#3 Dull Demon: "We're concerned, since our product/service is boring, that no one will be interested in talking about it."
Technology gadgets, fashion and music are inherently sexy subject matters. Nuts, bolts and accounting software not so much (accountants, I mean no ill will here and I respect you greatly!). But you may work for a company whose products or services might address subject matter that, while dry, are altogether important and necessary. This happens a lot in BtoB, yet professionals are an avid audience. So here you want to think much broader than your specific products/services and give thought to what they enable, or the parts of people's lives/work/interests that they affect. But you don't want to go so broad--or so off the beaten path--that your product doesn't complement the content that you're focused upon. In your content, your product doesn't need to be the *star* so much as a supporting character.
Two other ideas here. First, do your research and see what other writers/bloggers/experts are publishing content on your subject of focus and ask them if they'd like to have their content featured at your site as well (they can even republish existing content to an entirely new audience that drives readership to your site and theirs as you'll give them a great bio and links, and even feature them as a part of your newsletter). And, second, instead of carrying the entire content burden, give thought to engaging your community through forums where they can ask questions and address relevant subject matter between themselves... you'll be amazed at the conversations they'll hold and the content they'll inspire. But you'll likely want to plan for a community manager or moderator that can fuel and facilitate conversations.
#4 Oppressive Demon: "We fear that we'll be so constrained by company policy that we’ll come off as more machine than human."
Before you have a discussion with your customers and prospects, you first need to have one with your management and legal department. While much of what cannot be discussed online is common sense, these rules and policies need to be clearly outlined and codified.
Companies understand by now that the conversation is taking place with, or without, their consent. And they also understand that marketers are wholly focused on "reaping opportunities" while lawyers are fully centered on "minimizing risk." But one area where all departments--and I assure you, ALL departments--are in agreement is that the company needs to remain profitable and thus, needs to remain relevant. And just as other companies have done, yours too will find a common ground on policies and protocols so that your conversations are more flow than ebb.
#5 Outsmarted Demon: "We’re already so behind our competitors that we’re scared we'll be left in their dust."
If you want to differentiate, then you’ll blaze an entirely new trail… so in planning around this fear you'll be planning on how to differentiate from everybody else. This differentiation might take the form of a using a different social media tool (they may use a blog, where you build a Wiki), it might be in how you use Twitter (they may want to promote their developments, where you want to provide another customer service channel) or it might be the unique focus of your content. Further, it may also be in the company personalities that are the voice of your social media programs.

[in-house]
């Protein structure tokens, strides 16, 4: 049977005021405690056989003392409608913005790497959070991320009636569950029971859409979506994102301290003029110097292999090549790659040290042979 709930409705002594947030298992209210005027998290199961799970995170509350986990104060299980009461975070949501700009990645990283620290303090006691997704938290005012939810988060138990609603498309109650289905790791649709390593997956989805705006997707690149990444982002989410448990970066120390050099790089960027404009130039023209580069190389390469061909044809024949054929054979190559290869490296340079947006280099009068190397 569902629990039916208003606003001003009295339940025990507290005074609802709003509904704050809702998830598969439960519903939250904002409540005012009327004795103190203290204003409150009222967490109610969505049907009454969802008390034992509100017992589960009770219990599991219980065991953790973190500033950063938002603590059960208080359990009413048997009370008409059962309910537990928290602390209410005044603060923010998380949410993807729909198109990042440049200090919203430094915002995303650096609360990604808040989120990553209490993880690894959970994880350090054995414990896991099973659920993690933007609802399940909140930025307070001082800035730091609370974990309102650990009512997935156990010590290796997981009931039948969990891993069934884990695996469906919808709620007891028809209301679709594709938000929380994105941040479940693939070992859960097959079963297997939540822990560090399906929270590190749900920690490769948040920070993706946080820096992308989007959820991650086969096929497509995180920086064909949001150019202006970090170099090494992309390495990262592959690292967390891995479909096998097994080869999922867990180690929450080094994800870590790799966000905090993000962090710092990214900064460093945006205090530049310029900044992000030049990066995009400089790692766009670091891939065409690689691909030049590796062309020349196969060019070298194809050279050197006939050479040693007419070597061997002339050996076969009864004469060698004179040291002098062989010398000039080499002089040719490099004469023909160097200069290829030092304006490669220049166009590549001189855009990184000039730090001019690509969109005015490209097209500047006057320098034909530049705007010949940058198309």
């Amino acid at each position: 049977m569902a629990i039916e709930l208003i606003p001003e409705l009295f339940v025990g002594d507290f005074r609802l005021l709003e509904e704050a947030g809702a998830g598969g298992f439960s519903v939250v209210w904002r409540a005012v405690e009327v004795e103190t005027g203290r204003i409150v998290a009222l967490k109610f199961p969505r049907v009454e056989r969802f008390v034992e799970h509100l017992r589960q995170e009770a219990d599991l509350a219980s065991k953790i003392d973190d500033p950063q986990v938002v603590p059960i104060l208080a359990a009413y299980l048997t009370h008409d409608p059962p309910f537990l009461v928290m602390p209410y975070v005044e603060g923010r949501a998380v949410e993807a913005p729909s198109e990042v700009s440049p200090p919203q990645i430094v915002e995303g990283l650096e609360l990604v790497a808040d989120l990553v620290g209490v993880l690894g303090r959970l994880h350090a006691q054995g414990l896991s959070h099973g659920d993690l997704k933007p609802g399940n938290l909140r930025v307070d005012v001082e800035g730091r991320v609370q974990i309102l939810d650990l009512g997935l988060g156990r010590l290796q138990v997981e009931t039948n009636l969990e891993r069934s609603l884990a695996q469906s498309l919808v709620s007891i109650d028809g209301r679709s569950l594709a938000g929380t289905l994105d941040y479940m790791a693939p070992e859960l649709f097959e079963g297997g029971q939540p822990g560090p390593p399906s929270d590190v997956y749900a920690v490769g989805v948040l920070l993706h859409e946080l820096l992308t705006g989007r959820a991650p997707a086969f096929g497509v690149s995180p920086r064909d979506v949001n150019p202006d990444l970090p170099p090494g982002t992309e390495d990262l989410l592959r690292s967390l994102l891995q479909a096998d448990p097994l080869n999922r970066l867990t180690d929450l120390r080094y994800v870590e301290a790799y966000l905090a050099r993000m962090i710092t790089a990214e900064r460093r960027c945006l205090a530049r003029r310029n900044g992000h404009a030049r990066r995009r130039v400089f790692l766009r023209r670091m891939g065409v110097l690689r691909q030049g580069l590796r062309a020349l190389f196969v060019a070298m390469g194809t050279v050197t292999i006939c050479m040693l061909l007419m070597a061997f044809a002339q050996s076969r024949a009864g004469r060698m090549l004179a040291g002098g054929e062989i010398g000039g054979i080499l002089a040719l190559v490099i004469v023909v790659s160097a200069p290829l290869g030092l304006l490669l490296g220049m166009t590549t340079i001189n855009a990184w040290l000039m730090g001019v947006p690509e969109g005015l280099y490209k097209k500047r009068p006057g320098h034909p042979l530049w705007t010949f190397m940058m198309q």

So long as you are mindful of how you're differentiating--and how that differentiation provides unique value--you will avoid the "me-too, same-old" trap. (And this holds true in all your marketing programs and strategy, not just your social media ones.)
#6 Uncool Demon: "Unlike, say, Google and Twitter, we’re not a “technology company” so we're afraid that we’ll sound or appear out-of-touch, or un-hip."
The first thing to remember is that if you're not a tech company, then it's not likely that your market is on the cutting edge either ... and even if they are, they will not expect you to be. But, insofar as ensuring that the technology you're using is both bulletproof and user-friendly, there are many resources that you can retain to that end.
Most of all, it's not about providing the "coolest" content or features, but providing benefits that are truly useful and helpful to your audiences. Take the simple benefit of solving problems--if your content or program can help people do something more easily, much faster and equip them with more knowledge, they'll be thankful. Keep in mind that adding value is wrought through adding a benefit or solving a problem (or both). Just remember to map your content and benefits to ones that support the competencies and the benefits of your products and services. And then you'll be hip to your audiences, too.
The demon of our own making... and our own demise
So, give it a go, and sprinkle some therapy in your own work when transitioning companies to social media. Along with regaling the many opportunities of social media to companies, try your hand at helping them to identify and admit their fears--and then amply prepare them with plans for turning any negatives into positives.
But don't forget to remind companies of the biggest fear (risk) of all: if your company is paralyzed by these demons, you'll miss out on the many rewards of this new era and run the very real risk of being perceived as outdated and irrelevant... all while your savvy competitors--who have already faced down their demons--have leveraged these media to amass a greater share of hearts, minds and, yes, market share (and taken part of yours in the process).
And that's truly a demon of your very own making.
Update: I'll be speaking on "Slaying The Web 2.0 Fear Demons" at an upcoming conference, details here.